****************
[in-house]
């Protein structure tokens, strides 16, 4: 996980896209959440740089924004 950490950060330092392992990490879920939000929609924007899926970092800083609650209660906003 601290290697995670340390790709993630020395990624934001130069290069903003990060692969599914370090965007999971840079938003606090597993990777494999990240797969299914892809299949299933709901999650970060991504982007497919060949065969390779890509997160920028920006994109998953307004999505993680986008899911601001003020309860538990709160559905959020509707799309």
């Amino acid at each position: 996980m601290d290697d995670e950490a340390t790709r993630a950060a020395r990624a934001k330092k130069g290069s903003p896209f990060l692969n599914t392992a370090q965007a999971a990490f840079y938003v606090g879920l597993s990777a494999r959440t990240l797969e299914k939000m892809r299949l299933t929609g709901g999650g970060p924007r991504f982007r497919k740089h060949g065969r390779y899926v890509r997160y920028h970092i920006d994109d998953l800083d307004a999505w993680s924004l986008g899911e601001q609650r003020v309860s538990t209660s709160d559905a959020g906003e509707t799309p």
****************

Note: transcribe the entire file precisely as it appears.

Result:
[in-house]
């Protein structure tokens, strides 16, 4: 996980896209959440740089924004 950490950060330092392992990490879920939000929609924007899926970092800083609650209660906003 601290290697995670340390790709993630020395990624934001130069290069903003990060692969599914370090965007999971840079938003606090597993990777494999990240797969299914892809299949299933709901999650970060991504982007497919060949065969390779890509997160920028920006994109998953307004999505993680986008899911601001003020309860538990709160559905959020509707799309």
């Amino acid at each position: 996980m601290d290697d995670e950490a340390t790709r993630a950060a020395r990624a934001k330092k130069g290069s903003p896209f990060l692969n599914t392992a370090q965007a999971a990490f840079y938003v606090g879920l597993s990777a494999r959440t990240l797969e299914k939000m892809r299949l299933t929609g709901g999650g970060p924007r991504f982007r497919k740089h060949g065969r390779y899926v890509r997160y920028h970092i920006d994109d998953l800083d307004a999505w993680s924004l986008g899911e601001q609650r003020v309860s538990t209660s709160d559905a959020g906003e509707t799309p």